Concluding with an understanding of how climate change fits into the global context of megatrends and alternative narratives, the succeeding session discussed bright spots in the current climate of inaction. Not only was the importance of lifestyle changes, at an individual level, stressed upon but the potential benefits, to oneself and the environment, of making those changes was also accentuated. A special emphasis was given to the creation of this valuable virtuous cycle, the foundation of which remains the intention behind which REST chooses to engage with the youth. Putting forth “people without education being like weapons without bullets” drove the topic of educating oneself, skill building and working on one’s character home. The first of many engagements that REST plans to have with young minds, ended with saying that one should invest in themselves whilst taking time to understand the community around them. A final discussion on building on personal habits, whether that was through proactiveness, prioritization, or adopting a win-win strategy, served as an appropriate end note for participants, as they set out to put things into perspective and start making change.
Reflecting on their learning from the 5 sessions, the participants shared their thoughts on the importance of improving one’s self-awareness in the process of becoming a more effective leader. While Mihika stressed on the significance of intellectual humility in this process, Chittish, Rishav and Shubham, amongst others, underscored the need for an open mind in cultivating self-awareness. Farhaan and Farzaan, recognizing the paramount importance of discipline, talked about the process requiring time, effort and an incredible amount of willpower. As Rishi and Shrishti emphasized the significance of accepting and embracing a diverse point of views, Nandini and Emmanuel reinforced this by stating that a leader’s role is more about bringing the best out of the people one leads than it is about oneself. Gayatri concluded this point, stating that a true leader is one who can make people like their voices matter. Similarly, while Zaid talked about self-awareness being an ongoing process in the quest to become an effective leader, Sheik highlighted that self-awareness is achieved when people utilize their strengths and understand their weaknesses. Anish’s remarks, presenting a new perspective on the dialogue, revolved around the importance of mindfulness. Mirroring Anish’s views, REST believes that mindfulness practices allow us to control our emotions, helping us decrease feelings of stress, anxiety or depression. Moreover, these practices also help us focus our attention and observe our own, as well as others’, thoughts and feelings without any judgement.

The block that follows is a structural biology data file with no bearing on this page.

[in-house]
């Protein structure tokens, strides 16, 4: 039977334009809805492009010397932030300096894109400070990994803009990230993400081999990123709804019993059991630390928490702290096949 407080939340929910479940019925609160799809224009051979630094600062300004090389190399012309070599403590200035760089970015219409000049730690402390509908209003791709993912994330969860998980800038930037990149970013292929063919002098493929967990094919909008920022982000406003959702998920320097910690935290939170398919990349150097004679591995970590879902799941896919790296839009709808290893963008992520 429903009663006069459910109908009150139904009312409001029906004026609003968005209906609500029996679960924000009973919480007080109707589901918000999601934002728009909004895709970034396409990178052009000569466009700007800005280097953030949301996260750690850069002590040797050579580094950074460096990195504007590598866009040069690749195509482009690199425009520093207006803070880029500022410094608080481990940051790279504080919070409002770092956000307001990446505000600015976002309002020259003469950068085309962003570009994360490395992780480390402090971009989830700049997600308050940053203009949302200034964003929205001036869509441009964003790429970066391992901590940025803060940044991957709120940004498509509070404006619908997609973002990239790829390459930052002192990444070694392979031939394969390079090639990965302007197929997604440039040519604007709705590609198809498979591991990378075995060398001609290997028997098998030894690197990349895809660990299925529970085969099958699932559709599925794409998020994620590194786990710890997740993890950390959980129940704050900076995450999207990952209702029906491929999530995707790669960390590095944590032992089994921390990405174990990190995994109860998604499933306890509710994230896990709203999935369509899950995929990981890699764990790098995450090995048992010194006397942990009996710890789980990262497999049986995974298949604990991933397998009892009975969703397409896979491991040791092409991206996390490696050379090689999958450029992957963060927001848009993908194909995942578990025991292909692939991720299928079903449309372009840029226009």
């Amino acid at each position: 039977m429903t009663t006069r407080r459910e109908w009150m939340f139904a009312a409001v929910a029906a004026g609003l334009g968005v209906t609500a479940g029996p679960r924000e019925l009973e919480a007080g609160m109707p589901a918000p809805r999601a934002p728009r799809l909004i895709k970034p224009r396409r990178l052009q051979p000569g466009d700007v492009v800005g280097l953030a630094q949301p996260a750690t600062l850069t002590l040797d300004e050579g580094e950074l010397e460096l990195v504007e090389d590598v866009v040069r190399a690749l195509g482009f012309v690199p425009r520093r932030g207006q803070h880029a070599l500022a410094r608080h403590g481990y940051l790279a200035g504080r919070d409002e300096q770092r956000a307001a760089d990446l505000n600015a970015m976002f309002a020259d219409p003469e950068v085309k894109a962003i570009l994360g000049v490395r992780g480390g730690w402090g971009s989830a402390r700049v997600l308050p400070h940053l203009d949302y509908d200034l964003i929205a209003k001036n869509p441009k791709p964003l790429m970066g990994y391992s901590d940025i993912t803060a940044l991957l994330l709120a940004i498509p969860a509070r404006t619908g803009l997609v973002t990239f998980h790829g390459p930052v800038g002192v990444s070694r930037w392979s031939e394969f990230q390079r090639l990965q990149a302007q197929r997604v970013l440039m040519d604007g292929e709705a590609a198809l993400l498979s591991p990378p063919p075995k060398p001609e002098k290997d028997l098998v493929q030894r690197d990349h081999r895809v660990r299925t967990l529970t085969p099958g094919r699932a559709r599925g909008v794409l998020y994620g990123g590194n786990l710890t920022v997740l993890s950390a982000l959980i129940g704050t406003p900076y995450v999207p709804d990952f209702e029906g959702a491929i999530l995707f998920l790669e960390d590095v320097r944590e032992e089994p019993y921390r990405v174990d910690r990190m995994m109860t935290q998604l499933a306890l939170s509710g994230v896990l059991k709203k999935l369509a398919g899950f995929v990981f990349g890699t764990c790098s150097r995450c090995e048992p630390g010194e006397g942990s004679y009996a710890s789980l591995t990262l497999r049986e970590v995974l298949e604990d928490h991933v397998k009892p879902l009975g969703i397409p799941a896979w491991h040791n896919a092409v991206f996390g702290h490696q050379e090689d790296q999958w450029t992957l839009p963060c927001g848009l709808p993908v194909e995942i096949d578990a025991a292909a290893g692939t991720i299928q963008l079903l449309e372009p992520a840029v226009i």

UNFCCC: United Nations Framework Convention on Climate Change
IPCC: Intergovernmental Panel on Climate Change
GCF: Green Climate Fund
NAPCC: National Action Plan on Climate Change
SAPCC: State Actions Plan on Climate Change
SDGs: Sustainable Development Goals
NDCs: Nationally Determined Contributions
IFC: International Finance Corporation
CSR: Corporate Social Responsibility
COP: Conference of Parties